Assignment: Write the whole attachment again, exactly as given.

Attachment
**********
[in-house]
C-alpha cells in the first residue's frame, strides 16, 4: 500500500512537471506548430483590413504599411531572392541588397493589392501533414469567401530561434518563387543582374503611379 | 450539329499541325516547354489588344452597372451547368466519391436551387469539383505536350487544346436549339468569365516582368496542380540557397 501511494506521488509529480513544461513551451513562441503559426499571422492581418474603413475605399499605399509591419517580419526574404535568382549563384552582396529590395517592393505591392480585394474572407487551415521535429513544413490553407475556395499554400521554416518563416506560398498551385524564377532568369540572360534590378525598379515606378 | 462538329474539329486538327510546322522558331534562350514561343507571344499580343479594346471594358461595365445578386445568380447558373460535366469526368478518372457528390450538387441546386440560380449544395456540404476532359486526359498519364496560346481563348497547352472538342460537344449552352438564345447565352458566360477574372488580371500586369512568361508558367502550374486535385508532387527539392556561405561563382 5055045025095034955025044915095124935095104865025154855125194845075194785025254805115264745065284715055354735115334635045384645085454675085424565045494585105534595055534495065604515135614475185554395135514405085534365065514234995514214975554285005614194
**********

[in-house]
C-alpha cells in the first residue's frame, strides 16, 4: 500500500512537471506548430483590413504599411531572392541588397493589392501533414469567401530561434518563387543582374503611379 | 450539329499541325516547354489588344452597372451547368466519391436551387469539383505536350487544346436549339468569365516582368496542380540557397 501511494506521488509529480513544461513551451513562441503559426499571422492581418474603413475605399499605399509591419517580419526574404535568382549563384552582396529590395517592393505591392480585394474572407487551415521535429513544413490553407475556395499554400521554416518563416506560398498551385524564377532568369540572360534590378525598379515606378 | 462538329474539329486538327510546322522558331534562350514561343507571344499580343479594346471594358461595365445578386445568380447558373460535366469526368478518372457528390450538387441546386440560380449544395456540404476532359486526359498519364496560346481563348497547352472538342460537344449552352438564345447565352458566360477574372488580371500586369512568361508558367502550374486535385508532387527539392556561405561563382 5055045025095034955025044915095124935095104865025154855125194845075194785025254805115264745065284715055354735115334635045384645085454675085424565045494585105534595055534495065604515135614475185554395135514405085534365065514234995514214975554285005614194